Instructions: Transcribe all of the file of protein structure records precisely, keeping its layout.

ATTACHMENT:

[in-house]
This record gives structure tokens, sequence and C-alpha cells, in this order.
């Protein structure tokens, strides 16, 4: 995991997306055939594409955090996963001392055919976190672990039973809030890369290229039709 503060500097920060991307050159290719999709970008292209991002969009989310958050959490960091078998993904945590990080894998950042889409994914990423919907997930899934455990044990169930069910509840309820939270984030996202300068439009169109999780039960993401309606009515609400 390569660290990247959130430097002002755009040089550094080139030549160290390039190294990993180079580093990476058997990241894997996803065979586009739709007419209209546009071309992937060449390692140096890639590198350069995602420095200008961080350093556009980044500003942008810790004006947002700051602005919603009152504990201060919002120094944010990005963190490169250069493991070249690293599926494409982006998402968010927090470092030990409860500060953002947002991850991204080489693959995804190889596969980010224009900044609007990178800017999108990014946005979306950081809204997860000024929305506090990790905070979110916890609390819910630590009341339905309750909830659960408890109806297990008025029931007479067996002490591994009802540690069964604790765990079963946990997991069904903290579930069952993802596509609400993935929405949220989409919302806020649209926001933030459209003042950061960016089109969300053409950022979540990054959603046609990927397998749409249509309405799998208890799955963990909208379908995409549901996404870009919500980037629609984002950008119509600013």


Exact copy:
[in-house]
This record gives structure tokens, sequence and C-alpha cells, in this order.
């Protein structure tokens, strides 16, 4: 995991997306055939594409955090996963001392055919976190672990039973809030890369290229039709 503060500097920060991307050159290719999709970008292209991002969009989310958050959490960091078998993904945590990080894998950042889409994914990423919907997930899934455990044990169930069910509840309820939270984030996202300068439009169109999780039960993401309606009515609400 390569660290990247959130430097002002755009040089550094080139030549160290390039190294990993180079580093990476058997990241894997996803065979586009739709007419209209546009071309992937060449390692140096890639590198350069995602420095200008961080350093556009980044500003942008810790004006947002700051602005919603009152504990201060919002120094944010990005963190490169250069493991070249690293599926494409982006998402968010927090470092030990409860500060953002947002991850991204080489693959995804190889596969980010224009900044609007990178800017999108990014946005979306950081809204997860000024929305506090990790905070979110916890609390819910630590009341339905309750909830659960408890109806297990008025029931007479067996002490591994009802540690069964604790765990079963946990997991069904903290579930069952993802596509609400993935929405949220989409919302806020649209926001933030459209003042950061960016089109969300053409950022979540990054959603046609990927397998749409249509309405799998208890799955963990909208379908995409549901996404870009919500980037629609984002950008119509600013």